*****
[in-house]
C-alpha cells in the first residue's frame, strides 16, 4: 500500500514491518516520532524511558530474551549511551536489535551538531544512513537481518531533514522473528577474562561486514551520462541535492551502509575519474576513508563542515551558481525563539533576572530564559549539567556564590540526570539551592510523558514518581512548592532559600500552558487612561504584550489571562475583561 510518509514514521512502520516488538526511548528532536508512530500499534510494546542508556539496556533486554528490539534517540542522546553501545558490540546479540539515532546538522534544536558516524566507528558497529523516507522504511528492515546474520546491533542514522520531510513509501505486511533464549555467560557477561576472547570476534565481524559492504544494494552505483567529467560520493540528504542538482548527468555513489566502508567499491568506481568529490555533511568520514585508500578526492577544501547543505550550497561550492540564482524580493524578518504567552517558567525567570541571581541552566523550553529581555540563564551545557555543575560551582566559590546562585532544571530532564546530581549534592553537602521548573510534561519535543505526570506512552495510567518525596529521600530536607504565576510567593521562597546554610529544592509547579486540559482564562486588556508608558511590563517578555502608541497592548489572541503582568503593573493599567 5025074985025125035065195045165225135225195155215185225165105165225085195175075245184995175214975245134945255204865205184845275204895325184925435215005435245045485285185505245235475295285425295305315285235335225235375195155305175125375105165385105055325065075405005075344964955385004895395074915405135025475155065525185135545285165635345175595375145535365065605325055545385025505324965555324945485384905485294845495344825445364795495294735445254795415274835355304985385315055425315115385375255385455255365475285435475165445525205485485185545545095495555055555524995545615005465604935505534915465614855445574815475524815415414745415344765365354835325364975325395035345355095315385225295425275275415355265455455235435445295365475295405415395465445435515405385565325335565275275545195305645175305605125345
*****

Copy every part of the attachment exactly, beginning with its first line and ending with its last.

[in-house]
C-alpha cells in the first residue's frame, strides 16, 4: 500500500514491518516520532524511558530474551549511551536489535551538531544512513537481518531533514522473528577474562561486514551520462541535492551502509575519474576513508563542515551558481525563539533576572530564559549539567556564590540526570539551592510523558514518581512548592532559600500552558487612561504584550489571562475583561 510518509514514521512502520516488538526511548528532536508512530500499534510494546542508556539496556533486554528490539534517540542522546553501545558490540546479540539515532546538522534544536558516524566507528558497529523516507522504511528492515546474520546491533542514522520531510513509501505486511533464549555467560557477561576472547570476534565481524559492504544494494552505483567529467560520493540528504542538482548527468555513489566502508567499491568506481568529490555533511568520514585508500578526492577544501547543505550550497561550492540564482524580493524578518504567552517558567525567570541571581541552566523550553529581555540563564551545557555543575560551582566559590546562585532544571530532564546530581549534592553537602521548573510534561519535543505526570506512552495510567518525596529521600530536607504565576510567593521562597546554610529544592509547579486540559482564562486588556508608558511590563517578555502608541497592548489572541503582568503593573493599567 5025074985025125035065195045165225135225195155215185225165105165225085195175075245184995175214975245134945255204865205184845275204895325184925435215005435245045485285185505245235475295285425295305315285235335225235375195155305175125375105165385105055325065075405005075344964955385004895395074915405135025475155065525185135545285165635345175595375145535365065605325055545385025505324965555324945485384905485294845495344825445364795495294735445254795415274835355304985385315055425315115385375255385455255365475285435475165445525205485485185545545095495555055555524995545615005465604935505534915465614855445574815475524815415414745415344765365354835325364975325395035345355095315385225295425275275415355265455455235435445295365475295405415395465445435515405385565325335565275275545195305645175305605125345